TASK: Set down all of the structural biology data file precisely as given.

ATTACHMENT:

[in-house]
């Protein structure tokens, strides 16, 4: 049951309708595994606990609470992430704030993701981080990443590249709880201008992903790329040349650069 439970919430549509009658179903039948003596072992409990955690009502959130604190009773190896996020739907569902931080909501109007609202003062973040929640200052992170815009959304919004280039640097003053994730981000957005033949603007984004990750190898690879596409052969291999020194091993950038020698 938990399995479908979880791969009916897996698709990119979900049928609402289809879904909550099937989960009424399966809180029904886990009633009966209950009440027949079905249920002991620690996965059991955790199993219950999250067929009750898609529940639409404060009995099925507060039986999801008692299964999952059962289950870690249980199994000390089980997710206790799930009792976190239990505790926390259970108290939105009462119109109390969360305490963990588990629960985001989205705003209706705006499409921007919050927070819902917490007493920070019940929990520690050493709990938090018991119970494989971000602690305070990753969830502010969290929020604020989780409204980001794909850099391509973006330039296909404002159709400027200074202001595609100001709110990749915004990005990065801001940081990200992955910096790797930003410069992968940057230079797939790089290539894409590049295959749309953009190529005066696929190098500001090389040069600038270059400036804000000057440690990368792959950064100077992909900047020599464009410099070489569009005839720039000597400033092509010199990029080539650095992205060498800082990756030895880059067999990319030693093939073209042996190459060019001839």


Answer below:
[in-house]
């Protein structure tokens, strides 16, 4: 049951309708595994606990609470992430704030993701981080990443590249709880201008992903790329040349650069 439970919430549509009658179903039948003596072992409990955690009502959130604190009773190896996020739907569902931080909501109007609202003062973040929640200052992170815009959304919004280039640097003053994730981000957005033949603007984004990750190898690879596409052969291999020194091993950038020698 938990399995479908979880791969009916897996698709990119979900049928609402289809879904909550099937989960009424399966809180029904886990009633009966209950009440027949079905249920002991620690996965059991955790199993219950999250067929009750898609529940639409404060009995099925507060039986999801008692299964999952059962289950870690249980199994000390089980997710206790799930009792976190239990505790926390259970108290939105009462119109109390969360305490963990588990629960985001989205705003209706705006499409921007919050927070819902917490007493920070019940929990520690050493709990938090018991119970494989971000602690305070990753969830502010969290929020604020989780409204980001794909850099391509973006330039296909404002159709400027200074202001595609100001709110990749915004990005990065801001940081990200992955910096790797930003410069992968940057230079797939790089290539894409590049295959749309953009190529005066696929190098500001090389040069600038270059400036804000000057440690990368792959950064100077992909900047020599464009410099070489569009005839720039000597400033092509010199990029080539650095992205060498800082990756030895880059067999990319030693093939073209042996190459060019001839």